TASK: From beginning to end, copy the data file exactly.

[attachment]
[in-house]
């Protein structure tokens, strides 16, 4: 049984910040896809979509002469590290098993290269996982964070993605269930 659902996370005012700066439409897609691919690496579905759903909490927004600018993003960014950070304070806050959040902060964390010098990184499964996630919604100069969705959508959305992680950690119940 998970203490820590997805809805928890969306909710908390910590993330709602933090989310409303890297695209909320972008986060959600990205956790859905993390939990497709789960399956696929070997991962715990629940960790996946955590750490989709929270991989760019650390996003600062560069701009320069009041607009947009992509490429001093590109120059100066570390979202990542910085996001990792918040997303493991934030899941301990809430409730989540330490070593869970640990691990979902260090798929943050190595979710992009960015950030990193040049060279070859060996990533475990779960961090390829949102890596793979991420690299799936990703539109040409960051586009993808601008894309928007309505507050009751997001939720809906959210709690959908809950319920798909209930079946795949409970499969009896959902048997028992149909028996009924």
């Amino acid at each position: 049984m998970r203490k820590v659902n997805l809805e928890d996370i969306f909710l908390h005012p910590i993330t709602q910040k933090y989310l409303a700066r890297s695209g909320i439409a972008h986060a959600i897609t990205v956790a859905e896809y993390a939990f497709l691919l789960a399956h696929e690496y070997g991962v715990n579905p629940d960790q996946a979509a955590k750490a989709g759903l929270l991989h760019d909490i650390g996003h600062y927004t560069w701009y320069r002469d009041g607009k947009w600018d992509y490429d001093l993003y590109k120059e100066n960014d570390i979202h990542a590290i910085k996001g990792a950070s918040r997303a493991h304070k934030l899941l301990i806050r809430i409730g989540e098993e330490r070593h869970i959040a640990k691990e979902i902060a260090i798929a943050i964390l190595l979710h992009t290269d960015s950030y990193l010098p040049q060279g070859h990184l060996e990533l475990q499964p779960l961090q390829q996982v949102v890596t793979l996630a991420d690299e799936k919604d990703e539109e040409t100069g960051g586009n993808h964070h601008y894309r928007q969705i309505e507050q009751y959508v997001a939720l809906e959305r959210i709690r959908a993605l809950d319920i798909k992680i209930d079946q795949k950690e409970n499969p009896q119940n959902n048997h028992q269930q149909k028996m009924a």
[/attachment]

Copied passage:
[in-house]
């Protein structure tokens, strides 16, 4: 049984910040896809979509002469590290098993290269996982964070993605269930 659902996370005012700066439409897609691919690496579905759903909490927004600018993003960014950070304070806050959040902060964390010098990184499964996630919604100069969705959508959305992680950690119940 998970203490820590997805809805928890969306909710908390910590993330709602933090989310409303890297695209909320972008986060959600990205956790859905993390939990497709789960399956696929070997991962715990629940960790996946955590750490989709929270991989760019650390996003600062560069701009320069009041607009947009992509490429001093590109120059100066570390979202990542910085996001990792918040997303493991934030899941301990809430409730989540330490070593869970640990691990979902260090798929943050190595979710992009960015950030990193040049060279070859060996990533475990779960961090390829949102890596793979991420690299799936990703539109040409960051586009993808601008894309928007309505507050009751997001939720809906959210709690959908809950319920798909209930079946795949409970499969009896959902048997028992149909028996009924």
């Amino acid at each position: 049984m998970r203490k820590v659902n997805l809805e928890d996370i969306f909710l908390h005012p910590i993330t709602q910040k933090y989310l409303a700066r890297s695209g909320i439409a972008h986060a959600i897609t990205v956790a859905e896809y993390a939990f497709l691919l789960a399956h696929e690496y070997g991962v715990n579905p629940d960790q996946a979509a955590k750490a989709g759903l929270l991989h760019d909490i650390g996003h600062y927004t560069w701009y320069r002469d009041g607009k947009w600018d992509y490429d001093l993003y590109k120059e100066n960014d570390i979202h990542a590290i910085k996001g990792a950070s918040r997303a493991h304070k934030l899941l301990i806050r809430i409730g989540e098993e330490r070593h869970i959040a640990k691990e979902i902060a260090i798929a943050i964390l190595l979710h992009t290269d960015s950030y990193l010098p040049q060279g070859h990184l060996e990533l475990q499964p779960l961090q390829q996982v949102v890596t793979l996630a991420d690299e799936k919604d990703e539109e040409t100069g960051g586009n993808h964070h601008y894309r928007q969705i309505e507050q009751y959508v997001a939720l809906e959305r959210i709690r959908a993605l809950d319920i798909k992680i209930d079946q795949k950690e409970n499969p009896q119940n959902n048997h028992q269930q149909k028996m009924a």